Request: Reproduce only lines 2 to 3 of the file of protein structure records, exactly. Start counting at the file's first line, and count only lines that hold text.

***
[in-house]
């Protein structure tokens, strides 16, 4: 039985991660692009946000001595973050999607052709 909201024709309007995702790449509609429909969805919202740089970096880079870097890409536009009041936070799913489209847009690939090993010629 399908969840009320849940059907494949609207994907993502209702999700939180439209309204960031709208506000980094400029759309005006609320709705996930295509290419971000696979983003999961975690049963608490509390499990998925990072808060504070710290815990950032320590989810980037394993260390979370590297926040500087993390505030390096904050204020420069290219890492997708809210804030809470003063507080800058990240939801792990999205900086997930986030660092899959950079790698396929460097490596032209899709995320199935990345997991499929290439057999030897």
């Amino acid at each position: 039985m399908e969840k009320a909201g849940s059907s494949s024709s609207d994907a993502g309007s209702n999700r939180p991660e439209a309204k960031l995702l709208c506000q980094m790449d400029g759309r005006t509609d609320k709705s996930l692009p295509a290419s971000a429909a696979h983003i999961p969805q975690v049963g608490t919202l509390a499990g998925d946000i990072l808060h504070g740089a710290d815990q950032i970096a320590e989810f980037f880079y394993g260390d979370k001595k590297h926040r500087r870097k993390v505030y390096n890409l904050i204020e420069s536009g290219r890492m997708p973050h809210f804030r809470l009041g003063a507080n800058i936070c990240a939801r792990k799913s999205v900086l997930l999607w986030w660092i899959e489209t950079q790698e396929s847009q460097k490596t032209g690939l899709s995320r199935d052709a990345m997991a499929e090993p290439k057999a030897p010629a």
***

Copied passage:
């Protein structure tokens, strides 16, 4: 039985991660692009946000001595973050999607052709 909201024709309007995702790449509609429909969805919202740089970096880079870097890409536009009041936070799913489209847009690939090993010629 399908969840009320849940059907494949609207994907993502209702999700939180439209309204960031709208506000980094400029759309005006609320709705996930295509290419971000696979983003999961975690049963608490509390499990998925990072808060504070710290815990950032320590989810980037394993260390979370590297926040500087993390505030390096904050204020420069290219890492997708809210804030809470003063507080800058990240939801792990999205900086997930986030660092899959950079790698396929460097490596032209899709995320199935990345997991499929290439057999030897």
């Amino acid at each position: 039985m399908e969840k009320a909201g849940s059907s494949s024709s609207d994907a993502g309007s209702n999700r939180p991660e439209a309204k960031l995702l709208c506000q980094m790449d400029g759309r005006t509609d609320k709705s996930l692009p295509a290419s971000a429909a696979h983003i999961p969805q975690v049963g608490t919202l509390a499990g998925d946000i990072l808060h504070g740089a710290d815990q950032i970096a320590e989810f980037f880079y394993g260390d979370k001595k590297h926040r500087r870097k993390v505030y390096n890409l904050i204020e420069s536009g290219r890492m997708p973050h809210f804030r809470l009041g003063a507080n800058i936070c990240a939801r792990k799913s999205v900086l997930l999607w986030w660092i899959e489209t950079q790698e396929s847009q460097k490596t032209g690939l899709s995320r199935d052709a990345m997991a499929e090993p290439k057999a030897p010629a």